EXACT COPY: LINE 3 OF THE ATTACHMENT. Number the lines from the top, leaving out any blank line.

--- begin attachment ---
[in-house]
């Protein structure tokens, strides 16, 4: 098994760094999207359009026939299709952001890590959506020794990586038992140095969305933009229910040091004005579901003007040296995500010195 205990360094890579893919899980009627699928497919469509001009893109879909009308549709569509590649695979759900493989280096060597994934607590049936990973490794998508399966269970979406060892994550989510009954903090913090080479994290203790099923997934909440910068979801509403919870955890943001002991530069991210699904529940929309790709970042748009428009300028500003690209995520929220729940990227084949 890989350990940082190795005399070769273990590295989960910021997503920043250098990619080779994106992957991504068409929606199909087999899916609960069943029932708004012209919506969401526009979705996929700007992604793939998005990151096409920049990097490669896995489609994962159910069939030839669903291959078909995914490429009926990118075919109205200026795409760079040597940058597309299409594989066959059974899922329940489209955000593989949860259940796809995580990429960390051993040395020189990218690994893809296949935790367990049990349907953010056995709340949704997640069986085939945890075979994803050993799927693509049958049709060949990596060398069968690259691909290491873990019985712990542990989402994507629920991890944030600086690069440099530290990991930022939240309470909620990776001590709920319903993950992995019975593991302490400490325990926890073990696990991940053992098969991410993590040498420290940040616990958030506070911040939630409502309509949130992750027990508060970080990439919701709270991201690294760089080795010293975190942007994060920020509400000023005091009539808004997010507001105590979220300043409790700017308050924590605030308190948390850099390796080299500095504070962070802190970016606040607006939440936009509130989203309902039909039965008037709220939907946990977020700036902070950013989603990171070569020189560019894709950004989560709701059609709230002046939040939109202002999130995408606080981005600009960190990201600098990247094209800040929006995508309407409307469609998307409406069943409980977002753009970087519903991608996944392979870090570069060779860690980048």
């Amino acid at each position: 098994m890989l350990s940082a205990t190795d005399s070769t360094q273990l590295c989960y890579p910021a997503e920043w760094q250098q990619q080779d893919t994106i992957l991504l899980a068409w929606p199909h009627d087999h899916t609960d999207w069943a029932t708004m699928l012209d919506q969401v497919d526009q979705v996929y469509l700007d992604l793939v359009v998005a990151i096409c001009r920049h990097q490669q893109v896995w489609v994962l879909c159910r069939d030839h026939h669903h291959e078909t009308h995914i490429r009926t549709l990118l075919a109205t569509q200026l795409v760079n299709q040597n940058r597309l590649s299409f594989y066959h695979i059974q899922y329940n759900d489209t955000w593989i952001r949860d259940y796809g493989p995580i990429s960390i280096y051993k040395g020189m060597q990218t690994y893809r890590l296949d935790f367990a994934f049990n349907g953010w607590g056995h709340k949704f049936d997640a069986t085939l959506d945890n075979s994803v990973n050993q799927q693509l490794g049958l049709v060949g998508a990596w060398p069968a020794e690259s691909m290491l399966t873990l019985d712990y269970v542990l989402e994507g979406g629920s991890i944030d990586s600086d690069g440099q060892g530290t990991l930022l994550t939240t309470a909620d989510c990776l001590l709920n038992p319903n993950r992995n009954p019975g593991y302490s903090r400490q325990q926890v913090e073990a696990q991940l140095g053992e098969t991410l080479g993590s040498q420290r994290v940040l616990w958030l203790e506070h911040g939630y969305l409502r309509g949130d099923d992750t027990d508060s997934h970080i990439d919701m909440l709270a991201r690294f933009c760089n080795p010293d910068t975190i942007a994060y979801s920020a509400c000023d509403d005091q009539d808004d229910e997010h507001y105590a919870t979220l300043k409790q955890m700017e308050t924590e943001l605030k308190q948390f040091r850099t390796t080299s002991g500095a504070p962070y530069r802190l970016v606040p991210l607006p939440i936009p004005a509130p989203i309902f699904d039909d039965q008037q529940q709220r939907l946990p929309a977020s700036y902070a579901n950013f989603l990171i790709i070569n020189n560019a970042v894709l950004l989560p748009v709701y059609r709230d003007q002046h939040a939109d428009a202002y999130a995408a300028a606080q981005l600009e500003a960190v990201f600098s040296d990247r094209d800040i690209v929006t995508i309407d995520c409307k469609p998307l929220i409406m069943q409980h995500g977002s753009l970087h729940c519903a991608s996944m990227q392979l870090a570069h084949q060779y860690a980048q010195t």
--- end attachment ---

């Amino acid at each position: 098994m890989l350990s940082a205990t190795d005399s070769t360094q273990l590295c989960y890579p910021a997503e920043w760094q250098q990619q080779d893919t994106i992957l991504l899980a068409w929606p199909h009627d087999h899916t609960d999207w069943a029932t708004m699928l012209d919506q969401v497919d526009q979705v996929y469509l700007d992604l793939v359009v998005a990151i096409c001009r920049h990097q490669q893109v896995w489609v994962l879909c159910r069939d030839h026939h669903h291959e078909t009308h995914i490429r009926t549709l990118l075919a109205t569509q200026l795409v760079n299709q040597n940058r597309l590649s299409f594989y066959h695979i059974q899922y329940n759900d489209t955000w593989i952001r949860d259940y796809g493989p995580i990429s960390i280096y051993k040395g020189m060597q990218t690994y893809r890590l296949d935790f367990a994934f049990n349907g953010w607590g056995h709340k949704f049936d997640a069986t085939l959506d945890n075979s994803v990973n050993q799927q693509l490794g049958l049709v060949g998508a990596w060398p069968a020794e690259s691909m290491l399966t873990l019985d712990y269970v542990l989402e994507g979406g629920s991890i944030d990586s600086d690069g440099q060892g530290t990991l930022l994550t939240t309470a909620d989510c990776l001590l709920n038992p319903n993950r992995n009954p019975g593991y302490s903090r400490q325990q926890v913090e073990a696990q991940l140095g053992e098969t991410l080479g993590s040498q420290r994290v940040l616990w958030l203790e506070h911040g939630y969305l409502r309509g949130d099923d992750t027990d508060s997934h970080i990439d919701m909440l709270a991201r690294f933009c760089n080795p010293d910068t975190i942007a994060y979801s920020a509400c000023d509403d005091q009539d808004d229910e997010h507001y105590a919870t979220l300043k409790q955890m700017e308050t924590e943001l605030k308190q948390f040091r850099t390796t080299s002991g500095a504070p962070y530069r802190l970016v606040p991210l607006p939440i936009p004005a509130p989203i309902f699904d039909d039965q008037q529940q709220r939907l946990p929309a977020s700036y902070a579901n950013f989603l990171i790709i070569n020189n560019a970042v894709l950004l989560p748009v709701y059609r709230d003007q002046h939040a939109d428009a202002y999130a995408a300028a606080q981005l600009e500003a960190v990201f600098s040296d990247r094209d800040i690209v929006t995508i309407d995520c409307k469609p998307l929220i409406m069943q409980h995500g977002s753009l970087h729940c519903a991608s996944m990227q392979l870090a570069h084949q060779y860690a980048q010195t």